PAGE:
Purchase and determining the price of scrap
We assume that this activity also seems very easy and profitable, doesn’t it? It’s just some people coming and taking your used car, paying you some money and leaving…
Well, that is not the case. And if traders want to do their business seamlessly, they have to comply with the rules on pricing the scrap.
Trade in scrap is very precise, since it is very rare to have two completely identical metals, making it difficult to determine the exact price of scrap.
To make it somewhat easier, ferrous and non-ferrous metal traders use as guidance the London Metal Exchange. Based on the prices offered by LME, each trader also determines the price of metals (according to the exchange rate and the daily exchange rates).
Why do these procedures and laws have to be accepted at all?
We have to, if we want to live in a cleaner and safer world. We have to if we do not want in less than 100 years to live in hazardous waste, our streets to be buried in abandoned cars and junk … we have to if we want to clean our planet.
The nomenclature for trade in ferrous and non-ferrous waste is very important in order to have clear rules for the collection of hazardous waste that MUST be collected, stored and recycled in a way that does not harm humans and the environment.
Only a few years ago, for example, there were no clear rules on where landfill sites could be positioned, and this made it possible for anyone who decides to deal with metals collection and trade to build their own landfill site right within the settlement.
With the adoption of environmental laws and the introduction of the nomenclature for trade in ferrous and non-ferrous metals, this practice has been discontinued and today the sites must be positioned outside the settlements and away from water sources. Years ago, there was no requirement for any document of origin for the transferred metals and that caused a lot of damage to the economy.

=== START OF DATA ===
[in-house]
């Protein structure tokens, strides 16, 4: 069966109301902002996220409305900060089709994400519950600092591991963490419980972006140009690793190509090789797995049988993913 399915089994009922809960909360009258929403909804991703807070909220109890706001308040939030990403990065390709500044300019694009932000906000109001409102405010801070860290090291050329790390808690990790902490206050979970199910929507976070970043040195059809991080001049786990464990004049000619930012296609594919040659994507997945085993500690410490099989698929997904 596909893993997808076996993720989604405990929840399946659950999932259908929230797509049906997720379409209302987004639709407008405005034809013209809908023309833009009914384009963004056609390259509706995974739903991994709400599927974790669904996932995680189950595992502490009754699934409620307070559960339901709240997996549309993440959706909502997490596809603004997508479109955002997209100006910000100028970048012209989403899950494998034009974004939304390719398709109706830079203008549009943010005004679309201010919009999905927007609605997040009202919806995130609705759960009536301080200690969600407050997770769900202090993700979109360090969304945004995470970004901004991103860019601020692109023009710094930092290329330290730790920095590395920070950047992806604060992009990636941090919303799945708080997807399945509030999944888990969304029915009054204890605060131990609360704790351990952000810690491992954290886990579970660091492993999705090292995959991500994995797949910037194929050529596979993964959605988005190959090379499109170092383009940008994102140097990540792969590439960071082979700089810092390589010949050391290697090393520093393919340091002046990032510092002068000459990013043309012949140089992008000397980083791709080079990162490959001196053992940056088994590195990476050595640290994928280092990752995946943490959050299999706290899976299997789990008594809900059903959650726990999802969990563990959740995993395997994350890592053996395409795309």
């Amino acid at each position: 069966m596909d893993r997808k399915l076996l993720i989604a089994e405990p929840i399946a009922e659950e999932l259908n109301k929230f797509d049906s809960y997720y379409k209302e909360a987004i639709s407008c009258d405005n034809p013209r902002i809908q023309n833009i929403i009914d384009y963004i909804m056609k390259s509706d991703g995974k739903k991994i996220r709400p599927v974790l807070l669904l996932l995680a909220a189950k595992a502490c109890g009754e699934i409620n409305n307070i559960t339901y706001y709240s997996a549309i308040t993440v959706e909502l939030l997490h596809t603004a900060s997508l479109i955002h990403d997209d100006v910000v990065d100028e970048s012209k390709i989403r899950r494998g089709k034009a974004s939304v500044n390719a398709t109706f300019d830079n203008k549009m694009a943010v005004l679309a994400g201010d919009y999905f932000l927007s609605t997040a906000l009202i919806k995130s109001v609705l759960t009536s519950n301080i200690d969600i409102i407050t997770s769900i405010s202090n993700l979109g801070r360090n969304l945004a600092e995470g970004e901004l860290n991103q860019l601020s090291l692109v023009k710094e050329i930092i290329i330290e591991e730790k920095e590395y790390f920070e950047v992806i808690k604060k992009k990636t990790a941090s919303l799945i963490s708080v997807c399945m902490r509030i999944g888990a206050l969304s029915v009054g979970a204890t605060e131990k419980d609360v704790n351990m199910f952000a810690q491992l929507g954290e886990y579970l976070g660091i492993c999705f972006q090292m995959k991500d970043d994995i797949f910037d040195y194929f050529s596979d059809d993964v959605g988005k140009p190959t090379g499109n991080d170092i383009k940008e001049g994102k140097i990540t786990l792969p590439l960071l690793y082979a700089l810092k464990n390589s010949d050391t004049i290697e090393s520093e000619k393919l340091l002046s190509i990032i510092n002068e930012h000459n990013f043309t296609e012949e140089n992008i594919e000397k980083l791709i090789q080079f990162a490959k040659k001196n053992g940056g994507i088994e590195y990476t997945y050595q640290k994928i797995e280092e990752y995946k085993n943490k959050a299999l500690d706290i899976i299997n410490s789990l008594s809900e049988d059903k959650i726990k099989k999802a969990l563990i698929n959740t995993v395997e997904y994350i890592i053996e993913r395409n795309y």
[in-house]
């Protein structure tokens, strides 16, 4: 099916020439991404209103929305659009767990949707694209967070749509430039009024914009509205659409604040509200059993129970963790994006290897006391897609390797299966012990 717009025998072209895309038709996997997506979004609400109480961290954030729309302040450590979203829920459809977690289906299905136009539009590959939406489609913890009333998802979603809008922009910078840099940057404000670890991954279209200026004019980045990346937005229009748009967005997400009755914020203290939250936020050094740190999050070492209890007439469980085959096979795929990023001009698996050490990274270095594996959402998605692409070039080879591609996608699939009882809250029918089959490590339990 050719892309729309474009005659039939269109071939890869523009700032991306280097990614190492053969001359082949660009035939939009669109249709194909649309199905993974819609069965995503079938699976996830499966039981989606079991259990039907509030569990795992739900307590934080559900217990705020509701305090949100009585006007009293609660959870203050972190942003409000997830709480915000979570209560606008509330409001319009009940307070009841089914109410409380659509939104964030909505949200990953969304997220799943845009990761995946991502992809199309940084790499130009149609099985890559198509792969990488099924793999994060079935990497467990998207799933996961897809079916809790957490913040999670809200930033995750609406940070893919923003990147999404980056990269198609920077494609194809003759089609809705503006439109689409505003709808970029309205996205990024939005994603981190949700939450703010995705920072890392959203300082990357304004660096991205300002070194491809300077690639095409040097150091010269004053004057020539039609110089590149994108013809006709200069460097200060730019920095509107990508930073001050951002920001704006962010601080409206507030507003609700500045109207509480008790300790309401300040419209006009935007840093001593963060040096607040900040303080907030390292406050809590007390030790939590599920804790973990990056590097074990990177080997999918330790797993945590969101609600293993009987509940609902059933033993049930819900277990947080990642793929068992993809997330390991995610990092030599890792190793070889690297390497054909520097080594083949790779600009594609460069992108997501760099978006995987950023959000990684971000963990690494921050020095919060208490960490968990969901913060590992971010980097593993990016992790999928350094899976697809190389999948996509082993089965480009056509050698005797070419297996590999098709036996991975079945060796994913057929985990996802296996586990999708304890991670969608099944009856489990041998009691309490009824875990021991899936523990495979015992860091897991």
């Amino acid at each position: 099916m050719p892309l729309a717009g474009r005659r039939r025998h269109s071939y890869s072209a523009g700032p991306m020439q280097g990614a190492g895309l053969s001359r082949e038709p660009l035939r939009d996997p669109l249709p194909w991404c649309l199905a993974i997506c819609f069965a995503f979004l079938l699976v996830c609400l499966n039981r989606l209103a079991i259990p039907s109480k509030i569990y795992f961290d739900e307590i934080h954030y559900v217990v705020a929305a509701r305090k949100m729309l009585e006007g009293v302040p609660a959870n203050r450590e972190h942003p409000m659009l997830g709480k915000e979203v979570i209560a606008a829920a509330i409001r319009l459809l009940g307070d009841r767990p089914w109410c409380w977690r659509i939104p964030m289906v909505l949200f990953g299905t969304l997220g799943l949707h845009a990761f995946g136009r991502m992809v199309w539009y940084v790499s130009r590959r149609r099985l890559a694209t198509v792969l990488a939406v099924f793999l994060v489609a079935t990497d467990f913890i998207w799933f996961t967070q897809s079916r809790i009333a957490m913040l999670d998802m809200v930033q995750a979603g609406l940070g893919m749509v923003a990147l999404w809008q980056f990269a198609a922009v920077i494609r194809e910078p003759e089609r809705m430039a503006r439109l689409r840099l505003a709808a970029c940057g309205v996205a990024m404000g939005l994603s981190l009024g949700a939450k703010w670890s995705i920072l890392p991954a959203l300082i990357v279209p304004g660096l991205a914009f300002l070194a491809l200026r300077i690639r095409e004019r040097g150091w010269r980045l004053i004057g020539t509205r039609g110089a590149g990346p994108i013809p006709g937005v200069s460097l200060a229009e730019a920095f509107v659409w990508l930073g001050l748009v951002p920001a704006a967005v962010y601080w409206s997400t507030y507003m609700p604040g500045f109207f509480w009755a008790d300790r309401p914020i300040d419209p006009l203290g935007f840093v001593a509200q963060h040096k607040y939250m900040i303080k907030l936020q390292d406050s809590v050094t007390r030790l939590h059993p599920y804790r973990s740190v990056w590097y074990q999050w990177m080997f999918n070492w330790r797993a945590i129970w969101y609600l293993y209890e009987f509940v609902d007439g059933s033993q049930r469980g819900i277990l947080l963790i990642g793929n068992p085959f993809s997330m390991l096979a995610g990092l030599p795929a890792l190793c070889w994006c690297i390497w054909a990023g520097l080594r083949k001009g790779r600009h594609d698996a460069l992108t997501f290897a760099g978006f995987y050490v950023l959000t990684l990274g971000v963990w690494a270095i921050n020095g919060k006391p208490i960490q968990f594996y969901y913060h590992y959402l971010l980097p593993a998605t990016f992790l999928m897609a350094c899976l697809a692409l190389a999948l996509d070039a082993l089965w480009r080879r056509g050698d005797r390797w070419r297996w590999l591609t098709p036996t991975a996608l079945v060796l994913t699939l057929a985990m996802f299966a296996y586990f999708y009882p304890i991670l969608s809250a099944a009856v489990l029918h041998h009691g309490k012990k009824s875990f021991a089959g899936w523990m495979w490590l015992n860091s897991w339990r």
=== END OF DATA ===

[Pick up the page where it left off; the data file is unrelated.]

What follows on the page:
Yes, laws are important, so that we and you are sure that traders operate according to the rules and activities that develop falls under strict supervision and control.
Where is Bulgaria and what else could be done?
Of course, there is always more to be done and better. In Bulgaria, there are still not enough sites for collecting hazardous waste or enough companies to deal with the recycling of waste.
We also do not have enough culture and understanding as a society and we are still at the bottom of the world charts for separate collection, recycling and collection and redeeming of ferrous and non-ferrous metals and scrap.
However, over the past few years (and with the adoption of environmental laws and compliance with the nomenclature for trade in ferrous and non-ferrous waste), our country is gradually approaching the implementation of environmental measures imposed by international environmental organizations.
And companies that collect hazardous waste and trade in ferrous and non-ferrous metals work according to all requirements, develop their business in light, and most of them are already well-known as stable partners on international markets for ferrous and non-ferrous metals trade.
Thanks to the established rules and environmental recycling procedures, we can not only take care of the cleanliness of our planet, but also take advantage of the opportunities offered by the reuse of raw materials.
If there is a way to reuse something, why not do it and reduce the use of the natural materials that have fallen sharply in recent decades? Why not use recycling technologies and take advantage of the lower prices of goods that are produced from recycled raw materials?